A partially completed three-story warehouse that survived the Great Fire of 1889 was quickly redesigned as a grand hotel. In the chaotic days following the fire, the shell of the building, at the corner of Stevens Street and First Avenue, was purchased by a partnership and built into the five-story Spokane Hotel, also called the Hotel Spokane, the grandest the city had seen.
The exterior and all 200 rooms were lit with electric lights. Shortly after opening, the hotel became the second in the country to install a telephone in every room. Its restaurant could seat hundreds of patrons and featured a giant fireplace where roast beef turned on a spit while being basted. In 1903, the restaurant was named The Silver Grill.
In post-World War II Spokane, early hotels were beginning to look dated. After a disastrous fire at the Ridpath Hotel, a new, modern Ridpath tower opened in 1952.
The owners of the Ridpath acquired the historic Spokane Hotel through a stock purchase of the hotel company’s stock in 1961. The old hotel served Christmas dinner that year, then it was demolished. Architects Walker & McGough of Spokane designed a five-story, motel-style building with about 70 rooms, utilizing some of the older building’s foundations. The new Ridpath Motor Inn, across First Avenue from the Ridpath Annex, opened in August 1963.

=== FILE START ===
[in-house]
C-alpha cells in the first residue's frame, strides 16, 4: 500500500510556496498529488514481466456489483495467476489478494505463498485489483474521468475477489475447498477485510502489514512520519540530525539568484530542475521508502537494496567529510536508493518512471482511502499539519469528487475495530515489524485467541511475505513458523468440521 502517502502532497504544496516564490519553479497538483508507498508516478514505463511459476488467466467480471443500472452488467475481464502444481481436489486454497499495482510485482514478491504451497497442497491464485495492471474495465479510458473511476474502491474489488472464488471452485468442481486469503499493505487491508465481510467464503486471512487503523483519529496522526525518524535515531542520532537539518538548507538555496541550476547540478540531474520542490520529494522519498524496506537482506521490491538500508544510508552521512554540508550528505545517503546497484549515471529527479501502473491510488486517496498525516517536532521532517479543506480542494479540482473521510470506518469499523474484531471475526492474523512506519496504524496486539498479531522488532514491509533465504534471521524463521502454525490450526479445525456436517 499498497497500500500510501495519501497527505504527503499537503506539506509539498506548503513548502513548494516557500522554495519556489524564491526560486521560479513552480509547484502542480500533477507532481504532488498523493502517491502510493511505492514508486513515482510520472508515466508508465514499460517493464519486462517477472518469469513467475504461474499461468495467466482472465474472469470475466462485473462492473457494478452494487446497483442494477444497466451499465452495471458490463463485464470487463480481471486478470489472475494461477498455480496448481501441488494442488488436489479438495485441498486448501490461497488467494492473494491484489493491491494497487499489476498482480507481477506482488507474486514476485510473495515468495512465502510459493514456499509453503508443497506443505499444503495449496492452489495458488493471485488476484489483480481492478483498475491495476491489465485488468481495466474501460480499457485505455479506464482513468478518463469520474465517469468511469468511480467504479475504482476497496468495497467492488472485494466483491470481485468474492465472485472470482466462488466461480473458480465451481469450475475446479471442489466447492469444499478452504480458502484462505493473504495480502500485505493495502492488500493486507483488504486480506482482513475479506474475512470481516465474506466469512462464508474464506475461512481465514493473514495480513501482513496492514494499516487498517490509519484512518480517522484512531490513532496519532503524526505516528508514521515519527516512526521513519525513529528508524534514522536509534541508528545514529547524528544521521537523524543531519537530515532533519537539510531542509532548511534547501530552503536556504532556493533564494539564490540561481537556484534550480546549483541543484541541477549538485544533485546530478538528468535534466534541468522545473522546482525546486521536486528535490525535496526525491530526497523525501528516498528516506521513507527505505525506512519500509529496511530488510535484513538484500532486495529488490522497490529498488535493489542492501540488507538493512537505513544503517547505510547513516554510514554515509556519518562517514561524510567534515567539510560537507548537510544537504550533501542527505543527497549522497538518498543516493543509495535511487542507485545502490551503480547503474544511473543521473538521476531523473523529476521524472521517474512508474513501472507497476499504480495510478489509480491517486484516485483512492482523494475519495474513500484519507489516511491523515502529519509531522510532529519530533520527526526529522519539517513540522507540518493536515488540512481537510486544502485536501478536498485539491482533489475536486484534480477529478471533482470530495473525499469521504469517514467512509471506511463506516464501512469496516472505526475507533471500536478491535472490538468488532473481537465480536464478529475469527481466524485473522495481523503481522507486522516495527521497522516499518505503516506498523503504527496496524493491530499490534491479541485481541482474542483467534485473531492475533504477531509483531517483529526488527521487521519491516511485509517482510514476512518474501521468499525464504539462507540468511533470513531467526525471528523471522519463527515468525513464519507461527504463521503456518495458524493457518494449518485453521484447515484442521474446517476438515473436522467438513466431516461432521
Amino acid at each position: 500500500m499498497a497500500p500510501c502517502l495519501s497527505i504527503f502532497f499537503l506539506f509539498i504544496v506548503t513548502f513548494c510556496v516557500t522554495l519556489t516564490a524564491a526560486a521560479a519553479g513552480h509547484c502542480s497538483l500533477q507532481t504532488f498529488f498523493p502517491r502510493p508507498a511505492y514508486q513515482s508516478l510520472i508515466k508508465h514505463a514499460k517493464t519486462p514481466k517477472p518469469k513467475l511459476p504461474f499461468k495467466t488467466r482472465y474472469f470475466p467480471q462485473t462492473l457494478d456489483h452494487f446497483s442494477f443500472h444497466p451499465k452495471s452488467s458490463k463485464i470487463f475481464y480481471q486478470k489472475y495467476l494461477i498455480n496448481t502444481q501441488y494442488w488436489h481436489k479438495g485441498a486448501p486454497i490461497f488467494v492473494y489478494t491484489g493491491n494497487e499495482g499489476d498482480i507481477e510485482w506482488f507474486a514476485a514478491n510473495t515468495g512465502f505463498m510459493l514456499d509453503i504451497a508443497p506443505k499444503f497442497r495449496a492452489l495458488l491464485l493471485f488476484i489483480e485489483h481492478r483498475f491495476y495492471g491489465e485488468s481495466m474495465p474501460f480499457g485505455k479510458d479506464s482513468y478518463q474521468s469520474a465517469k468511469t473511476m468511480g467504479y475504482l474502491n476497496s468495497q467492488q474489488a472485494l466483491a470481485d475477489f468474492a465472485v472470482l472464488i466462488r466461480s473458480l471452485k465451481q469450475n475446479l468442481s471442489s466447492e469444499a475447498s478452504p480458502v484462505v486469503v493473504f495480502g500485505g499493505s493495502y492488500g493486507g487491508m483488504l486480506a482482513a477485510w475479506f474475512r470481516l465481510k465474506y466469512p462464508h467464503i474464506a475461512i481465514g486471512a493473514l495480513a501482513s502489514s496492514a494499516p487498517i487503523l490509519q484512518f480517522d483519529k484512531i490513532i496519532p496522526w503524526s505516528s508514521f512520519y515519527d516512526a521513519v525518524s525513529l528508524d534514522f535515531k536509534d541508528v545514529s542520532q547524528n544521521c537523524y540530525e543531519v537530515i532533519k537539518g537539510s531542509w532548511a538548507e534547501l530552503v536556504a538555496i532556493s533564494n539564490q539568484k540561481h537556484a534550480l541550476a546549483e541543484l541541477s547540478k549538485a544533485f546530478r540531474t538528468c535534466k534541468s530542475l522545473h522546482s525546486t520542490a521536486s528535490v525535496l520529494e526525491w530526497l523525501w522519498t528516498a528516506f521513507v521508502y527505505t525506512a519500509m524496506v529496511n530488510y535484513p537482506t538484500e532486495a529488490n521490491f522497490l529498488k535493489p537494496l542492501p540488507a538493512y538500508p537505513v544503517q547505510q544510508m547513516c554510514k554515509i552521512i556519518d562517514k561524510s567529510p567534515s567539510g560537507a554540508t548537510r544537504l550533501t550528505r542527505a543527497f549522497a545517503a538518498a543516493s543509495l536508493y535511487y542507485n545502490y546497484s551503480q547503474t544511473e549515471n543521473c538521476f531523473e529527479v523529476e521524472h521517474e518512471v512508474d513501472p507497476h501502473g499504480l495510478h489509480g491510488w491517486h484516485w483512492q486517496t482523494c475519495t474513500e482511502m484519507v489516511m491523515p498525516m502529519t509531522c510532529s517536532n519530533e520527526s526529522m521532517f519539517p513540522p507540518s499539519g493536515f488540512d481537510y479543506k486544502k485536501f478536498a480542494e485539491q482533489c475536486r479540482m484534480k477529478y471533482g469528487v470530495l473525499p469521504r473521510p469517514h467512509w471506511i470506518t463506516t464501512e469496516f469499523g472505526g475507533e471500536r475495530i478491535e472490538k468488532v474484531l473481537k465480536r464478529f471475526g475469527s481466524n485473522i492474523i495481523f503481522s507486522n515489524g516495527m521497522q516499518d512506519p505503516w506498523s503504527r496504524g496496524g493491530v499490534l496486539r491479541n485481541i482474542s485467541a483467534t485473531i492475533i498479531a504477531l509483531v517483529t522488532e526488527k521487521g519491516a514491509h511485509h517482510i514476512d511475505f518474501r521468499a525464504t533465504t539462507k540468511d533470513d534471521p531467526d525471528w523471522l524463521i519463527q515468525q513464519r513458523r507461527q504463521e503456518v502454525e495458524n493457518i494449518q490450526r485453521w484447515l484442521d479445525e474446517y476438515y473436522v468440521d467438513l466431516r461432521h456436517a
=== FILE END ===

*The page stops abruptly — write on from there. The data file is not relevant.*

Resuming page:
The motel was connected to the Ridpath complex with the city’s first skywalk, stretching 80 feet across First Avenue. There was also a basement tunnel which had a conveyor belt for transporting supplies. The Ridpath’s network never was connected to the rest of the downtown skywalk system.
The new motor inn, catering to America’s new generation of car travelers, provided parking in an underground garage and behind the motel. All rooms had a view of the second-story swimming pool deck. Large meeting rooms could cater to convention business. Many banquets, shows and conventions took place in the Legend Room and Empire Ballroom.
The motor inn closed with the rest of the Ridpath complex in 2008. The buildings languished in a tangle of owners for several years. Washington Trust Bank purchased the motor inn in 2014 and partially demolished it. Future plans for the site are unknown.
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